Barring a peak in the early 1970s, the cost of foodglobally declined from the early 1960s up until2002, since when it has started to establish an up- ward trend (FAO 2011). Figure 1 illustrates this de-clining price trend before 2002, which was a testa-ment to the growth of aggregate agricultural produc-tion – largely due to industrial-scale agriculture as atechnological offshoot of Industrialization (Moore2010) – that outstripped the aggregate demand forfood; this was despite the fact that human popula-tion almost doubled over the same period (Speilmanand Pandya-Lorch 2009). The economies of scaleachieved by an industrial-scale terrestrial agricul-ture, therefore, is its foremost benefit.The benefit of increased yields, due to higher effi-ciency in production, means cheaper food prices andgenerally leads to increased access to food from low-er-income countries. For example, since the 1960s,industrial-scale terrestrial agriculture has been ap-plied to bring about aggregate increases in cerealoutput – the Green Revolution – in less industrial-ized countries like Mexico and India (Woodhouse2010). Another benefit of industrial-scale terrestrialagriculture, although not widely discussed in the lit-erature, is the establishment and growth of ancillary industries, particularly the large, corporate-controlled agrochemical companies (McKenzie2007).
Fig. 2.
Estimating the effects of aggregate agricultural growthon the distribution of expenditures. Income decile 1 refers to thepoorest 10 percent of the population, and so on. Expenditure isused as a proxy for income, as is common in analysis of house-hold survey data. Source: FAO 2011
 Albeit debatable and in recent times a politically-sensitive topic, the growth of “corporate agrochemi-cal companies” may be regarded as a benefit, notonly because of the jobs and other related industriesthat it supports but also because of the privatizationof research and extension activities – effort priori-ties that may not be very high in the agenda of thepublic sector, especially in developing countries. Inaddition, both the latter and the benefits of in-creased yields from industrial-scale terrestrial agri-culture result in greater ability of a producing coun-try to export goods and services. For example,Brazil’s agribusiness export sector controls one-thirdof its GDP (McKenzie 2007). Moreover, surplusesfrom producing countries and/or the economic in-centives to export mean that the changing demandpatterns – increased demand for fish, poultry, andlivestock products in addition to staple caloricsources like rice, wheat, and maize – of more afflu-ent consumers in Asia, the Middle East, and Latin America are adequately met and positively rein-forced (Delgado 2003). Production for the interna-tional market, however, requires a complex struc-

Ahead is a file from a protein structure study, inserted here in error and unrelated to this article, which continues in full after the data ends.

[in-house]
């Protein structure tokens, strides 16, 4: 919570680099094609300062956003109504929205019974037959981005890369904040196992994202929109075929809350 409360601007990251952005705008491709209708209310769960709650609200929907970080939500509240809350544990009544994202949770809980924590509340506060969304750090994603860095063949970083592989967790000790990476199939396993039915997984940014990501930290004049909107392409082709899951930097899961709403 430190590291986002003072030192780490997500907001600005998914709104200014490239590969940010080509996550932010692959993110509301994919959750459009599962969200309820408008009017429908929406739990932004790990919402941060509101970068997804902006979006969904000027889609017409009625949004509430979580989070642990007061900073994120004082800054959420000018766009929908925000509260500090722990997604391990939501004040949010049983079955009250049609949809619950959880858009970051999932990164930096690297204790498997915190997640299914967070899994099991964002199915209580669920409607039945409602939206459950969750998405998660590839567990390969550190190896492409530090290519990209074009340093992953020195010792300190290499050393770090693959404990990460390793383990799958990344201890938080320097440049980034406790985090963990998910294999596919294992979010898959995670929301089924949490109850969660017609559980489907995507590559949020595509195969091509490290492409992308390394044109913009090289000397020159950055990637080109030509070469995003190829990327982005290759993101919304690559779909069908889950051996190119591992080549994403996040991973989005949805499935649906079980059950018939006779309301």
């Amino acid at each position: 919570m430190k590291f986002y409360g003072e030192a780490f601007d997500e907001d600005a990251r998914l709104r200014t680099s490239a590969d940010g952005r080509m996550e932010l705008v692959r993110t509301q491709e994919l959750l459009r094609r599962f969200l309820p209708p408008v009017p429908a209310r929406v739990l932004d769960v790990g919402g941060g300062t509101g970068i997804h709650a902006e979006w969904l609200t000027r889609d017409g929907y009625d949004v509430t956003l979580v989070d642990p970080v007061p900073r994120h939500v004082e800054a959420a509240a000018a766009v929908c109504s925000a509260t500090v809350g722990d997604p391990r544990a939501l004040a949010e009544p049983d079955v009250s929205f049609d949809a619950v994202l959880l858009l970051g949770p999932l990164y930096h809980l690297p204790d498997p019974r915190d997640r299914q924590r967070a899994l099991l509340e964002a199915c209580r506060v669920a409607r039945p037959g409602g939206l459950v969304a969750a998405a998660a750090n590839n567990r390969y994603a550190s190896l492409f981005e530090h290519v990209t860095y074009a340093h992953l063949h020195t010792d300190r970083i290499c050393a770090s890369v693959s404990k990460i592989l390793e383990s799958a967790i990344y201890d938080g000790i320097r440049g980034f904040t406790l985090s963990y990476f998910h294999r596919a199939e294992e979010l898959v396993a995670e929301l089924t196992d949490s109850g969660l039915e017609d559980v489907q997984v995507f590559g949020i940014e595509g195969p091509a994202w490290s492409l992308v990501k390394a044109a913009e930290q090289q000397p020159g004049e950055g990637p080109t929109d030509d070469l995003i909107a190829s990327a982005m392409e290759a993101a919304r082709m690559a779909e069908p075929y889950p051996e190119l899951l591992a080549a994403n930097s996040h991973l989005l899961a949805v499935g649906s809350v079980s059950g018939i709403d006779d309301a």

Fig. 1.
Food and Agriculture Organization (FAO) Food PriceIndex, adjusted for inflation, 1961-2010, calculated using in-ternational prices for cereals, oilseeds, meats, and dairy andsugar products. The official FAO Food Price Index has beencalculated since only 1990; in this figure it has been extended back to 1961 using proxy price information. The indexmeasures movements in international prices, not domesticprices. The United States gross domestic product deflator isused to express the Food Price Index in real rather than nomi-nal terms. Source: FAO (2011)